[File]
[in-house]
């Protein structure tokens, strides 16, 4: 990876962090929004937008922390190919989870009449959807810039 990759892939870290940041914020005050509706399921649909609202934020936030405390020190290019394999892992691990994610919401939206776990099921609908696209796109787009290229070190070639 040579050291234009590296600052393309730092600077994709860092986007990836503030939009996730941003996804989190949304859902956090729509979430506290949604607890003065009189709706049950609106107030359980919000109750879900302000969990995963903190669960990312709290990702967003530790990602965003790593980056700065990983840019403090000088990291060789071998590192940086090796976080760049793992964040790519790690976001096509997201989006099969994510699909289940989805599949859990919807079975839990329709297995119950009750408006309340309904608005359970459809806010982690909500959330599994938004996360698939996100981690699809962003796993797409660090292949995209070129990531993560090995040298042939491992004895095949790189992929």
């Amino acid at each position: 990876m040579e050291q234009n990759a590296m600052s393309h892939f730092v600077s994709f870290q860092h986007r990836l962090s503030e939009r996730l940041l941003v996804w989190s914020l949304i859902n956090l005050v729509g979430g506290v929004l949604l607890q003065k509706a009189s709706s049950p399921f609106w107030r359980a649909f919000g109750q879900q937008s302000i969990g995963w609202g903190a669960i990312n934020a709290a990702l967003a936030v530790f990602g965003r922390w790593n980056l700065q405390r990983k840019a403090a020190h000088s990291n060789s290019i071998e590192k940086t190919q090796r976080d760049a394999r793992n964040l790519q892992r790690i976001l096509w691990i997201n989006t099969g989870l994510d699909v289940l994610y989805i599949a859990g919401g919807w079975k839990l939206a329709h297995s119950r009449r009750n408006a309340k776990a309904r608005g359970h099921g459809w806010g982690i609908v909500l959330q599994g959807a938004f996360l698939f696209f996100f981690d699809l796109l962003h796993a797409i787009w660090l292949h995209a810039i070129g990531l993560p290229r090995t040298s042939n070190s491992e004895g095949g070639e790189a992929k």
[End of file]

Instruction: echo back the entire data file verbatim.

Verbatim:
[in-house]
């Protein structure tokens, strides 16, 4: 990876962090929004937008922390190919989870009449959807810039 990759892939870290940041914020005050509706399921649909609202934020936030405390020190290019394999892992691990994610919401939206776990099921609908696209796109787009290229070190070639 040579050291234009590296600052393309730092600077994709860092986007990836503030939009996730941003996804989190949304859902956090729509979430506290949604607890003065009189709706049950609106107030359980919000109750879900302000969990995963903190669960990312709290990702967003530790990602965003790593980056700065990983840019403090000088990291060789071998590192940086090796976080760049793992964040790519790690976001096509997201989006099969994510699909289940989805599949859990919807079975839990329709297995119950009750408006309340309904608005359970459809806010982690909500959330599994938004996360698939996100981690699809962003796993797409660090292949995209070129990531993560090995040298042939491992004895095949790189992929």
């Amino acid at each position: 990876m040579e050291q234009n990759a590296m600052s393309h892939f730092v600077s994709f870290q860092h986007r990836l962090s503030e939009r996730l940041l941003v996804w989190s914020l949304i859902n956090l005050v729509g979430g506290v929004l949604l607890q003065k509706a009189s709706s049950p399921f609106w107030r359980a649909f919000g109750q879900q937008s302000i969990g995963w609202g903190a669960i990312n934020a709290a990702l967003a936030v530790f990602g965003r922390w790593n980056l700065q405390r990983k840019a403090a020190h000088s990291n060789s290019i071998e590192k940086t190919q090796r976080d760049a394999r793992n964040l790519q892992r790690i976001l096509w691990i997201n989006t099969g989870l994510d699909v289940l994610y989805i599949a859990g919401g919807w079975k839990l939206a329709h297995s119950r009449r009750n408006a309340k776990a309904r608005g359970h099921g459809w806010g982690i609908v909500l959330q599994g959807a938004f996360l698939f696209f996100f981690d699809l796109l962003h796993a797409i787009w660090l292949h995209a810039i070129g990531l993560p290229r090995t040298s042939n070190s491992e004895g095949g070639e790189a992929k």